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Discussion Starter #1
Newb here,
So there is this 90 vette at a dealer for a decent price (it appears so to me), and I was wondering what I should look for that would be a common failure or problem with this model.
I do not know how to tell if it is the 240 or 250-ish hp model, but I do know it is not a ZR-1, of course. Manual tranny, adjustable suspension, metal targa, a/c is still good, no leaks that I could find, the clutch feels as though a competent driver did the clutching, and all of the electronics function (power everything). 88k miles, runs pretty strong, (I say "pretty strong" because I used to own a 67 Camaro with a 454) steering is tight, starts and idles easily, a/c will run at idle, and the body is good enough. Brakes need new fluid and pads all around and two of the tires will be replaced.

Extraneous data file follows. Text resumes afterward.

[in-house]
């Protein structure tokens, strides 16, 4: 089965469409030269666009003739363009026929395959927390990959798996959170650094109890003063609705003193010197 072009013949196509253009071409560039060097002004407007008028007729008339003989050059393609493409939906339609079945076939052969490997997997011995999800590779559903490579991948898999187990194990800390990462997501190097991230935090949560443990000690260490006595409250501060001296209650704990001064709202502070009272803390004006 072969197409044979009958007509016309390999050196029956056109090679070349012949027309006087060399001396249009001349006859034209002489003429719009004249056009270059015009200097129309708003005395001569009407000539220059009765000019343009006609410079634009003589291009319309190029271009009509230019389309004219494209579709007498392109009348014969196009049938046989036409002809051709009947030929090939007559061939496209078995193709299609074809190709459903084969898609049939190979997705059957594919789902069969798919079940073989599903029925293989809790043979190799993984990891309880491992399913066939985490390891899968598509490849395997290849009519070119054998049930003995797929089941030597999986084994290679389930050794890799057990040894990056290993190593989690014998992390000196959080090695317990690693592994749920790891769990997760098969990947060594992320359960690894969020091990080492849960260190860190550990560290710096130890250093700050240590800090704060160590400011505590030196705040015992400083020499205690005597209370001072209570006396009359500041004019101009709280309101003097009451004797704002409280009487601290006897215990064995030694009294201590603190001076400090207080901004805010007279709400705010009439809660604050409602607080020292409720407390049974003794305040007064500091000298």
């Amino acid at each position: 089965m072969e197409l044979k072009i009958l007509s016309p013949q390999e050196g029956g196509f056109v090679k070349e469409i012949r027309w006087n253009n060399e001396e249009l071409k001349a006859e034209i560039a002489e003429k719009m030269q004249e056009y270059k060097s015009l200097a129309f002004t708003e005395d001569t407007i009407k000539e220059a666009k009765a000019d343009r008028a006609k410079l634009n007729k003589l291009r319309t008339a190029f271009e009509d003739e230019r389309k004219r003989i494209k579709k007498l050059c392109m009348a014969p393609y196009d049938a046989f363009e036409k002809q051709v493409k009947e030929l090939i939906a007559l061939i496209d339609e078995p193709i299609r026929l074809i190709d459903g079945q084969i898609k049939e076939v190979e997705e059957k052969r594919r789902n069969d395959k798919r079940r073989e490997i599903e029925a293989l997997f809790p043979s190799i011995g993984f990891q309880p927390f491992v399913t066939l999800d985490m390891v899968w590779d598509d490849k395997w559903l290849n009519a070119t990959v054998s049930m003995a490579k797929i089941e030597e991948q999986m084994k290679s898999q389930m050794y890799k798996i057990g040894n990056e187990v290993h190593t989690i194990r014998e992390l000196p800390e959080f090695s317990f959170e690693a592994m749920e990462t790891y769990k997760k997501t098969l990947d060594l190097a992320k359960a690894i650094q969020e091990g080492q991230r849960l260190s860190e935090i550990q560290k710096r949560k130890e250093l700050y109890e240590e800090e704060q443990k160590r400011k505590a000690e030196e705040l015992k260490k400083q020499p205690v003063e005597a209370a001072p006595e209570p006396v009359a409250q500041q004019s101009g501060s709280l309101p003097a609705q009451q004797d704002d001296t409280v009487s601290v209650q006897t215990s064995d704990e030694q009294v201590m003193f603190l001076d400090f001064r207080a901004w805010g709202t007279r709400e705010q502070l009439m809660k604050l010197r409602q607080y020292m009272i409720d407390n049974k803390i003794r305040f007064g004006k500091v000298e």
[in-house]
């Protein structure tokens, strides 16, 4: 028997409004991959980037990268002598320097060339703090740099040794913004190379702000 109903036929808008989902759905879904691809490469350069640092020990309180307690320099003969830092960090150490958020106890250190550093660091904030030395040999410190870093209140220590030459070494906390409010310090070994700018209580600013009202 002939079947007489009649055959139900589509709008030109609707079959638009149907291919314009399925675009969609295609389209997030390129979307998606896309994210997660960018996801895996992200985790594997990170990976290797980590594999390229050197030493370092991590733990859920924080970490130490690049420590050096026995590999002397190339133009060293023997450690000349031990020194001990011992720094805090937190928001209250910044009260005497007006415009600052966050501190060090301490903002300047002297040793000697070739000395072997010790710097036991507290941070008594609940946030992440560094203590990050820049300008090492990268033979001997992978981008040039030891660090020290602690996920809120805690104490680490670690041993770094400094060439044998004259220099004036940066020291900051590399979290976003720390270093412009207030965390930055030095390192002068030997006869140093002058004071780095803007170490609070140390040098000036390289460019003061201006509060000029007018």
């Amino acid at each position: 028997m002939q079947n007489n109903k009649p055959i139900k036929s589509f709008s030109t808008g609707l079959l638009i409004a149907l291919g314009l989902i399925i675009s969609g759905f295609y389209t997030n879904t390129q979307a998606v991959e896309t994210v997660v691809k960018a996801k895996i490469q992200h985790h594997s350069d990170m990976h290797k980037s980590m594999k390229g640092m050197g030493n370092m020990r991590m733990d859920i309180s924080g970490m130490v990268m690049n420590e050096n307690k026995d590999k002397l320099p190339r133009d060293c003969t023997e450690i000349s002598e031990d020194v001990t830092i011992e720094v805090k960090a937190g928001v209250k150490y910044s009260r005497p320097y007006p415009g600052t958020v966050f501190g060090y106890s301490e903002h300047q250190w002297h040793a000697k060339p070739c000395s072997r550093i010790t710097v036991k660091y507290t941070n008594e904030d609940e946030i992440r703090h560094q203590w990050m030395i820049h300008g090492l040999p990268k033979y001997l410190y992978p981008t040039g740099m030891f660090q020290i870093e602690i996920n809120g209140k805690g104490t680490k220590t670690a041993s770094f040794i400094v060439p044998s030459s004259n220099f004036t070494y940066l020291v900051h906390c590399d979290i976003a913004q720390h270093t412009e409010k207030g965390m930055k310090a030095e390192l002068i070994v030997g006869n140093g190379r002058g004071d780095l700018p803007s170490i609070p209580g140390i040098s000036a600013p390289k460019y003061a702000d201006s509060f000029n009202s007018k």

So hit me with some items that I have missed. I am reasonably familiar with cars and their mechanical aspects, but I have never owned a vette.

Thanks for listening to a Cherry,
sincerely Woollaa:nuts:
 

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Welcome to DC :buhbye:

When I had my 90 Roadster I didn't have to many problems with it.:thumbsup:
Had to replace to shocks at around 67k (FX3 option) it cost me around a grand.:lookinup:
Depending on how good of shape the rest of the car is in,like interior,carpet and paint,it could end up costing you alot of money:surprised
 

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Discussion Starter #3